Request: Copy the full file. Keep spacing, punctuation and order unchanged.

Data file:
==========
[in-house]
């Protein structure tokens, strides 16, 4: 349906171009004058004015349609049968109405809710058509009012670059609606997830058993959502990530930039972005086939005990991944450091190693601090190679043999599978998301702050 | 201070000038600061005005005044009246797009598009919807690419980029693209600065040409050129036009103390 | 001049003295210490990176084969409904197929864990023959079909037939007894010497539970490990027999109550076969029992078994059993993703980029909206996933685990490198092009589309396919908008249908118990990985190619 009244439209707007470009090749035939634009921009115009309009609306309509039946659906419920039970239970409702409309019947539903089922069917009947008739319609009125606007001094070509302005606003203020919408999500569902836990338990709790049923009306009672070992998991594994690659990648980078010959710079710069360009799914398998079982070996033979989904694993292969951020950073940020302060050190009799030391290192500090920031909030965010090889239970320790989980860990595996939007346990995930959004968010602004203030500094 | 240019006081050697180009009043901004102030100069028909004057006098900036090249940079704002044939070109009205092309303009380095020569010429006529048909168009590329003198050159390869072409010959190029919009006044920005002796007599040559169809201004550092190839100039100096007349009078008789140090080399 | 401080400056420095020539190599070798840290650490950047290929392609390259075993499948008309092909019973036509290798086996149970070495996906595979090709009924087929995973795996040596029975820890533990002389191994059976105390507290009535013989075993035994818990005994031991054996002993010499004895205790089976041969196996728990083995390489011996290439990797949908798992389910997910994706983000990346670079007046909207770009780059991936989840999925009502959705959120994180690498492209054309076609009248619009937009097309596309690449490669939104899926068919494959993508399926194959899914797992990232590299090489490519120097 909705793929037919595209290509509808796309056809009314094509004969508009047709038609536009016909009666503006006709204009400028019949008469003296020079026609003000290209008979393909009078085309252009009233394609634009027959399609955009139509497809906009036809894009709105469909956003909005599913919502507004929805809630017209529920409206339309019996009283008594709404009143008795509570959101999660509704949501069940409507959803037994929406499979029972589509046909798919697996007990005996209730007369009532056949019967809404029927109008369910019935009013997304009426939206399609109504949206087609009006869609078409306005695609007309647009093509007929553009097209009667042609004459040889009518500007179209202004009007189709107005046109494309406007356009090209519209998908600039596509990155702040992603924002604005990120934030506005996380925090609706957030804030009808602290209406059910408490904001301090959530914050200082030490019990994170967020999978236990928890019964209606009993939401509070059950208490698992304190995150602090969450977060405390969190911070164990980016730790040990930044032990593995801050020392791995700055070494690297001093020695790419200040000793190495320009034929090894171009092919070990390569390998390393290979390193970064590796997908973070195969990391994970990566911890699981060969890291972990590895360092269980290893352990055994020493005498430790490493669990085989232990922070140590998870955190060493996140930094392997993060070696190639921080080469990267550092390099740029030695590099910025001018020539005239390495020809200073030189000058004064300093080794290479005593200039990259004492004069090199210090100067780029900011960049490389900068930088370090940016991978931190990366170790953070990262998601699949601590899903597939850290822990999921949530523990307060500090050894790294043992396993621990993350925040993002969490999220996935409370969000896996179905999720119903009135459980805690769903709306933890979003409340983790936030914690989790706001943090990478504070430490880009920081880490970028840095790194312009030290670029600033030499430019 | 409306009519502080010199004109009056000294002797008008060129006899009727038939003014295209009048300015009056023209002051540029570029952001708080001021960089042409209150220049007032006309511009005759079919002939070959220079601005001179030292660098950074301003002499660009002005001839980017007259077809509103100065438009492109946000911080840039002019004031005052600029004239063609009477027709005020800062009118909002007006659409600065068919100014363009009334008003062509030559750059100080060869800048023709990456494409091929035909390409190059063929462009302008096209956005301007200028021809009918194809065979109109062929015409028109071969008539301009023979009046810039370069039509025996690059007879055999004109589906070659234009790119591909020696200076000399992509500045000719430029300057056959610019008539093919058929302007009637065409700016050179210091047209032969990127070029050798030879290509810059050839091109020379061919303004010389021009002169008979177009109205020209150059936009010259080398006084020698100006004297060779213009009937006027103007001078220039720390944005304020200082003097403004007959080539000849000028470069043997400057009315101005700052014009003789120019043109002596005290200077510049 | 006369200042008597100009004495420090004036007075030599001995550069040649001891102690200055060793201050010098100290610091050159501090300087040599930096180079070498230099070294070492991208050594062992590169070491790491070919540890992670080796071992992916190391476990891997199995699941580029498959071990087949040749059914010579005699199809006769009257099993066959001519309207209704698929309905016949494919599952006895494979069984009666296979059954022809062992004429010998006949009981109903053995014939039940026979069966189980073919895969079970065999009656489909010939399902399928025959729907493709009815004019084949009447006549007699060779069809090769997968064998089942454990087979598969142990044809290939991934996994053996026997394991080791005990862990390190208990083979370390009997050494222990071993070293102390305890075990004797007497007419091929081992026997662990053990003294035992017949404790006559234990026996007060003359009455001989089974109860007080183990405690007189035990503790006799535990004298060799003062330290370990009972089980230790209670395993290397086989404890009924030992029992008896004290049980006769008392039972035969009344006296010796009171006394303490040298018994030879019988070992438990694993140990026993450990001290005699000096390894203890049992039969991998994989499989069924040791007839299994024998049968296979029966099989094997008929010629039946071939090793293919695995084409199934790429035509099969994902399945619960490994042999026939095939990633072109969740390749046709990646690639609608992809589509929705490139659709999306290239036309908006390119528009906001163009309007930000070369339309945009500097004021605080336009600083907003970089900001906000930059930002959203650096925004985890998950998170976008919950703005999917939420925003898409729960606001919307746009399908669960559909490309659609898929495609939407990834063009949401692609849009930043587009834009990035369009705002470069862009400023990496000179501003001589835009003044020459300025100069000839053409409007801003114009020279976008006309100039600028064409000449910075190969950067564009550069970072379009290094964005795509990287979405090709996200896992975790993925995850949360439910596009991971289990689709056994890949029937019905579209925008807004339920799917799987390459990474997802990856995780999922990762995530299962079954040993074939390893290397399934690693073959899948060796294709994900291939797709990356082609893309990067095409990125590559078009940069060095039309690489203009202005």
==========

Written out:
[in-house]
């Protein structure tokens, strides 16, 4: 349906171009004058004015349609049968109405809710058509009012670059609606997830058993959502990530930039972005086939005990991944450091190693601090190679043999599978998301702050 | 201070000038600061005005005044009246797009598009919807690419980029693209600065040409050129036009103390 | 001049003295210490990176084969409904197929864990023959079909037939007894010497539970490990027999109550076969029992078994059993993703980029909206996933685990490198092009589309396919908008249908118990990985190619 009244439209707007470009090749035939634009921009115009309009609306309509039946659906419920039970239970409702409309019947539903089922069917009947008739319609009125606007001094070509302005606003203020919408999500569902836990338990709790049923009306009672070992998991594994690659990648980078010959710079710069360009799914398998079982070996033979989904694993292969951020950073940020302060050190009799030391290192500090920031909030965010090889239970320790989980860990595996939007346990995930959004968010602004203030500094 | 240019006081050697180009009043901004102030100069028909004057006098900036090249940079704002044939070109009205092309303009380095020569010429006529048909168009590329003198050159390869072409010959190029919009006044920005002796007599040559169809201004550092190839100039100096007349009078008789140090080399 | 401080400056420095020539190599070798840290650490950047290929392609390259075993499948008309092909019973036509290798086996149970070495996906595979090709009924087929995973795996040596029975820890533990002389191994059976105390507290009535013989075993035994818990005994031991054996002993010499004895205790089976041969196996728990083995390489011996290439990797949908798992389910997910994706983000990346670079007046909207770009780059991936989840999925009502959705959120994180690498492209054309076609009248619009937009097309596309690449490669939104899926068919494959993508399926194959899914797992990232590299090489490519120097 909705793929037919595209290509509808796309056809009314094509004969508009047709038609536009016909009666503006006709204009400028019949008469003296020079026609003000290209008979393909009078085309252009009233394609634009027959399609955009139509497809906009036809894009709105469909956003909005599913919502507004929805809630017209529920409206339309019996009283008594709404009143008795509570959101999660509704949501069940409507959803037994929406499979029972589509046909798919697996007990005996209730007369009532056949019967809404029927109008369910019935009013997304009426939206399609109504949206087609009006869609078409306005695609007309647009093509007929553009097209009667042609004459040889009518500007179209202004009007189709107005046109494309406007356009090209519209998908600039596509990155702040992603924002604005990120934030506005996380925090609706957030804030009808602290209406059910408490904001301090959530914050200082030490019990994170967020999978236990928890019964209606009993939401509070059950208490698992304190995150602090969450977060405390969190911070164990980016730790040990930044032990593995801050020392791995700055070494690297001093020695790419200040000793190495320009034929090894171009092919070990390569390998390393290979390193970064590796997908973070195969990391994970990566911890699981060969890291972990590895360092269980290893352990055994020493005498430790490493669990085989232990922070140590998870955190060493996140930094392997993060070696190639921080080469990267550092390099740029030695590099910025001018020539005239390495020809200073030189000058004064300093080794290479005593200039990259004492004069090199210090100067780029900011960049490389900068930088370090940016991978931190990366170790953070990262998601699949601590899903597939850290822990999921949530523990307060500090050894790294043992396993621990993350925040993002969490999220996935409370969000896996179905999720119903009135459980805690769903709306933890979003409340983790936030914690989790706001943090990478504070430490880009920081880490970028840095790194312009030290670029600033030499430019 | 409306009519502080010199004109009056000294002797008008060129006899009727038939003014295209009048300015009056023209002051540029570029952001708080001021960089042409209150220049007032006309511009005759079919002939070959220079601005001179030292660098950074301003002499660009002005001839980017007259077809509103100065438009492109946000911080840039002019004031005052600029004239063609009477027709005020800062009118909002007006659409600065068919100014363009009334008003062509030559750059100080060869800048023709990456494409091929035909390409190059063929462009302008096209956005301007200028021809009918194809065979109109062929015409028109071969008539301009023979009046810039370069039509025996690059007879055999004109589906070659234009790119591909020696200076000399992509500045000719430029300057056959610019008539093919058929302007009637065409700016050179210091047209032969990127070029050798030879290509810059050839091109020379061919303004010389021009002169008979177009109205020209150059936009010259080398006084020698100006004297060779213009009937006027103007001078220039720390944005304020200082003097403004007959080539000849000028470069043997400057009315101005700052014009003789120019043109002596005290200077510049 | 006369200042008597100009004495420090004036007075030599001995550069040649001891102690200055060793201050010098100290610091050159501090300087040599930096180079070498230099070294070492991208050594062992590169070491790491070919540890992670080796071992992916190391476990891997199995699941580029498959071990087949040749059914010579005699199809006769009257099993066959001519309207209704698929309905016949494919599952006895494979069984009666296979059954022809062992004429010998006949009981109903053995014939039940026979069966189980073919895969079970065999009656489909010939399902399928025959729907493709009815004019084949009447006549007699060779069809090769997968064998089942454990087979598969142990044809290939991934996994053996026997394991080791005990862990390190208990083979370390009997050494222990071993070293102390305890075990004797007497007419091929081992026997662990053990003294035992017949404790006559234990026996007060003359009455001989089974109860007080183990405690007189035990503790006799535990004298060799003062330290370990009972089980230790209670395993290397086989404890009924030992029992008896004290049980006769008392039972035969009344006296010796009171006394303490040298018994030879019988070992438990694993140990026993450990001290005699000096390894203890049992039969991998994989499989069924040791007839299994024998049968296979029966099989094997008929010629039946071939090793293919695995084409199934790429035509099969994902399945619960490994042999026939095939990633072109969740390749046709990646690639609608992809589509929705490139659709999306290239036309908006390119528009906001163009309007930000070369339309945009500097004021605080336009600083907003970089900001906000930059930002959203650096925004985890998950998170976008919950703005999917939420925003898409729960606001919307746009399908669960559909490309659609898929495609939407990834063009949401692609849009930043587009834009990035369009705002470069862009400023990496000179501003001589835009003044020459300025100069000839053409409007801003114009020279976008006309100039600028064409000449910075190969950067564009550069970072379009290094964005795509990287979405090709996200896992975790993925995850949360439910596009991971289990689709056994890949029937019905579209925008807004339920799917799987390459990474997802990856995780999922990762995530299962079954040993074939390893290397399934690693073959899948060796294709994900291939797709990356082609893309990067095409990125590559078009940069060095039309690489203009202005």